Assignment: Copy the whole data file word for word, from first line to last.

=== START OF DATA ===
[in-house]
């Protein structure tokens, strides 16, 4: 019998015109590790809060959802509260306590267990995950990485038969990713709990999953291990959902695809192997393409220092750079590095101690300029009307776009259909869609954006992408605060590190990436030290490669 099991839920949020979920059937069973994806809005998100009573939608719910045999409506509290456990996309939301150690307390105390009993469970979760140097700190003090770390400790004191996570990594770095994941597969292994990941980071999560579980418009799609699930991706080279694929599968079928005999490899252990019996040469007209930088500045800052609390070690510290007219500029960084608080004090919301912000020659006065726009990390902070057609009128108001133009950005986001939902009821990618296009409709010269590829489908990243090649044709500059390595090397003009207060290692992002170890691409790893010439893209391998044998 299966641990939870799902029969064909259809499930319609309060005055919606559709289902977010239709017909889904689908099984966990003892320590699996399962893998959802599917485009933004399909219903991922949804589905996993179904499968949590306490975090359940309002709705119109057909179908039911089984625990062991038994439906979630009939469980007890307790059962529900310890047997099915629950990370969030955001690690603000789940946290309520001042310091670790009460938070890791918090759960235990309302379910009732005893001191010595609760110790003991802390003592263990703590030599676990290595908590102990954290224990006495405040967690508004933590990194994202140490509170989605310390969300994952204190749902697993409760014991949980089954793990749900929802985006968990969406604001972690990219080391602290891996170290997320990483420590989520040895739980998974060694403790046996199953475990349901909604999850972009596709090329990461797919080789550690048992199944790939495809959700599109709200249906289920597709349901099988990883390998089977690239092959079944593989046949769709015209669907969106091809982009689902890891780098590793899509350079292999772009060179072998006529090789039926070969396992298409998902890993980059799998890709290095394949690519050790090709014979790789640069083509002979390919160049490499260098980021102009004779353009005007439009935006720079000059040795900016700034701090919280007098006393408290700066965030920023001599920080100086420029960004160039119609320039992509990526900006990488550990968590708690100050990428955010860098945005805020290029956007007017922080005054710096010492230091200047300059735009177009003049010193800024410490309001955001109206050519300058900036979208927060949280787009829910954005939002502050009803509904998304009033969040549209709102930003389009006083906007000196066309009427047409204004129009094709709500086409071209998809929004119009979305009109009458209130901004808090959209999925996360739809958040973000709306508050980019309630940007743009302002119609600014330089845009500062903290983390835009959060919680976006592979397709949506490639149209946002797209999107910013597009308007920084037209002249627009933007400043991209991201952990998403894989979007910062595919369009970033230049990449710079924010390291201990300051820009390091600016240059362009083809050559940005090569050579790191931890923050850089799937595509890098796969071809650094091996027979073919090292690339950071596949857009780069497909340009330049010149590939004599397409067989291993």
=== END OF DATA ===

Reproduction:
[in-house]
């Protein structure tokens, strides 16, 4: 019998015109590790809060959802509260306590267990995950990485038969990713709990999953291990959902695809192997393409220092750079590095101690300029009307776009259909869609954006992408605060590190990436030290490669 099991839920949020979920059937069973994806809005998100009573939608719910045999409506509290456990996309939301150690307390105390009993469970979760140097700190003090770390400790004191996570990594770095994941597969292994990941980071999560579980418009799609699930991706080279694929599968079928005999490899252990019996040469007209930088500045800052609390070690510290007219500029960084608080004090919301912000020659006065726009990390902070057609009128108001133009950005986001939902009821990618296009409709010269590829489908990243090649044709500059390595090397003009207060290692992002170890691409790893010439893209391998044998 299966641990939870799902029969064909259809499930319609309060005055919606559709289902977010239709017909889904689908099984966990003892320590699996399962893998959802599917485009933004399909219903991922949804589905996993179904499968949590306490975090359940309002709705119109057909179908039911089984625990062991038994439906979630009939469980007890307790059962529900310890047997099915629950990370969030955001690690603000789940946290309520001042310091670790009460938070890791918090759960235990309302379910009732005893001191010595609760110790003991802390003592263990703590030599676990290595908590102990954290224990006495405040967690508004933590990194994202140490509170989605310390969300994952204190749902697993409760014991949980089954793990749900929802985006968990969406604001972690990219080391602290891996170290997320990483420590989520040895739980998974060694403790046996199953475990349901909604999850972009596709090329990461797919080789550690048992199944790939495809959700599109709200249906289920597709349901099988990883390998089977690239092959079944593989046949769709015209669907969106091809982009689902890891780098590793899509350079292999772009060179072998006529090789039926070969396992298409998902890993980059799998890709290095394949690519050790090709014979790789640069083509002979390919160049490499260098980021102009004779353009005007439009935006720079000059040795900016700034701090919280007098006393408290700066965030920023001599920080100086420029960004160039119609320039992509990526900006990488550990968590708690100050990428955010860098945005805020290029956007007017922080005054710096010492230091200047300059735009177009003049010193800024410490309001955001109206050519300058900036979208927060949280787009829910954005939002502050009803509904998304009033969040549209709102930003389009006083906007000196066309009427047409204004129009094709709500086409071209998809929004119009979305009109009458209130901004808090959209999925996360739809958040973000709306508050980019309630940007743009302002119609600014330089845009500062903290983390835009959060919680976006592979397709949506490639149209946002797209999107910013597009308007920084037209002249627009933007400043991209991201952990998403894989979007910062595919369009970033230049990449710079924010390291201990300051820009390091600016240059362009083809050559940005090569050579790191931890923050850089799937595509890098796969071809650094091996027979073919090292690339950071596949857009780069497909340009330049010149590939004599397409067989291993």